I want a thing that stores sparse matrices over N computers and I can do math on those matrices.
My Dream API:
matrix = new(matrix_name, cols, rows)
matrix.put(col, row, value) # (or matrix.put_col(row, data) , matrix.put_row(col, data) )
value = matrix.get(col, row)
new_matrix = matrix.multiply(matrix_B)
new_matrix = matrix.invert(iterations=0)
[U, S, V] = matrix.svd(iterations=0)
… etc. Why not use MATLAB hurf durf, right. The trick: the backend has to be some distributed thingy that I can boot new machines to both support storage and compute at any time. The matrix I have in my tiny brain is about 100K cols x 1bn rows, with about 1% nonzeros. And that’s just one of them. That’s more data than can fit on a computer and more compute that can run on a computer.
I would think this is something the world has been furiously working on in the four years since I last logged out of a lamboot’d terminal at MIT. It was pretty bad back then, you had to have the right fortran compilers, you had to know what rcp did, set up your own NFS servers on firewire drives, get BLACS working before CBLAS before SCALAPACK etc etc. So when I fired up my searches this a.m. I was hoping to see a sea of rounded corners, drop shadows and product names with missing vowels all solving my problems. I was expecting Erlang implementations of Block Lanczos, maybe acts_as_golub. No dice.
My first stop was Hadoop, Doug Cutting’s post-Lucene MapReduce impl:
- Welcome to Hama project – not sure what’s up with this one, doesn’t seem to be much there but the guy (EDWARD YOON) seems to camp on every mailing list and answer every question about matrix storage / compute in hadoop with “HAMA will do this!” which isn’t very helpful when all it seems to have is a multiplier after two years. It does however have the adorable An meeting with Professor Choi J. , which tipped over the “OK this is not real” meter to red immediately.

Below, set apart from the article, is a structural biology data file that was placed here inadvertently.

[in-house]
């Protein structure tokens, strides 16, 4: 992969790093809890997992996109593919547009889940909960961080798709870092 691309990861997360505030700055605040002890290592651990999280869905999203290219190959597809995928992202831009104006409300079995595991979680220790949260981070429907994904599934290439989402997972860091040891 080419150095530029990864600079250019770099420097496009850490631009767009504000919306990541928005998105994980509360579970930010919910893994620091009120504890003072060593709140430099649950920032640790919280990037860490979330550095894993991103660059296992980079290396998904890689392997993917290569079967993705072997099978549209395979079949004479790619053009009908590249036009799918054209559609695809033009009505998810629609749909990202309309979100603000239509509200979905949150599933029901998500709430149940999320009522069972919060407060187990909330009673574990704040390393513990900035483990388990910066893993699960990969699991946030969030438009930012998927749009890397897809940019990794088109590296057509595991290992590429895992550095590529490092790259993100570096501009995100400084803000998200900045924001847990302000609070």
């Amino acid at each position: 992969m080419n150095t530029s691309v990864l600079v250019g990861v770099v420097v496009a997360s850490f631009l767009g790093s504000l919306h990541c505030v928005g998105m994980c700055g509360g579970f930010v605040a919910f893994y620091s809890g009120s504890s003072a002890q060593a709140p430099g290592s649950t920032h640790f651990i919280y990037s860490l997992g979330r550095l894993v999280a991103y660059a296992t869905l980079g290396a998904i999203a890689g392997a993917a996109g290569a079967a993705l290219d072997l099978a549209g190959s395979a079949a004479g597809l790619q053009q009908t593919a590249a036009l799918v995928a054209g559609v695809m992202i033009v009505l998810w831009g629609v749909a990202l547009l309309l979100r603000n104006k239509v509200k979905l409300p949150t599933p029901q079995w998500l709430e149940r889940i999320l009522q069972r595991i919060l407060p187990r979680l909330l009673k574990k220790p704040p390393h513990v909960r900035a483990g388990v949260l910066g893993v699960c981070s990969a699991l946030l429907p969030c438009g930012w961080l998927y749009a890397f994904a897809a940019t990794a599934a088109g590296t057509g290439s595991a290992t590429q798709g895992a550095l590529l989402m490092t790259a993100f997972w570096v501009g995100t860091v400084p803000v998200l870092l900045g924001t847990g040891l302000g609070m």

- MAHOUT-6 is a good read all about how the Mahout project (machine learning on top of Hadoop) is going to store matrices. They seem to have committed a sparse and dense implementation but there don’t seem to many compute tasks that are available on top of it. For example, the SVD MAHOUT-76 is non-parallel and not iterative.
Next I tenderly looked up my old friends that use MPI. These get at the compute part but not the storage part.
- ScaLAPACK is the tired and true player in the space. No real changes since last time. Note this requires an MPI install and configuration and a lot of very very fiddly library installation, especially if you are looking for anything that touches your actual CPU’s hardware instead of generic “486” compiles.
- PSPASES is a sparse SPD solver that uses MPI, could be very useful. A bit scared that their example platforms include the RS6000 and the Cray T3E.
- Parallel Linear Algebra Package (PLAPACK) uses MPI but is only for dense matrices
- The PETSc Scientific Computing Libraries looks great and there’s even a petsc4py , always a good sign.
- Relying on PETSc is the hopeful SLEPc – Scalable Library for Eigenvalue Problems , currently my front runner.
- Aztec- http://acts.nersc.gov/aztec/index.html might be the ticket for parallel iterative CG solving of Ax=b.
Non-parallel eigenvalue problem “solvers” include:
So it looks like I am going to end up using MPI. Everything serious relies on it. Now I’ve got to figure out how to manage this without having to deal with configuration cruft. AMZN EC2-to-MPI bridges include:
- elasticwulf – Google Code – I was able to get this running in no time, it seems great. Two default images (master & worker) and then some scripts to manage them. The images include MPI and set them up automatically. Very slick.
Now, what about storage? Could I really hack up SLEPc or SVDLIBC to use our DHT key-value store to get at matrix values? Is that insane? I have no interest in putting 8TB of data on a EBS and NFS exporting it for the rest of the cluster. And what, do I use an ASCII sparse matrix format?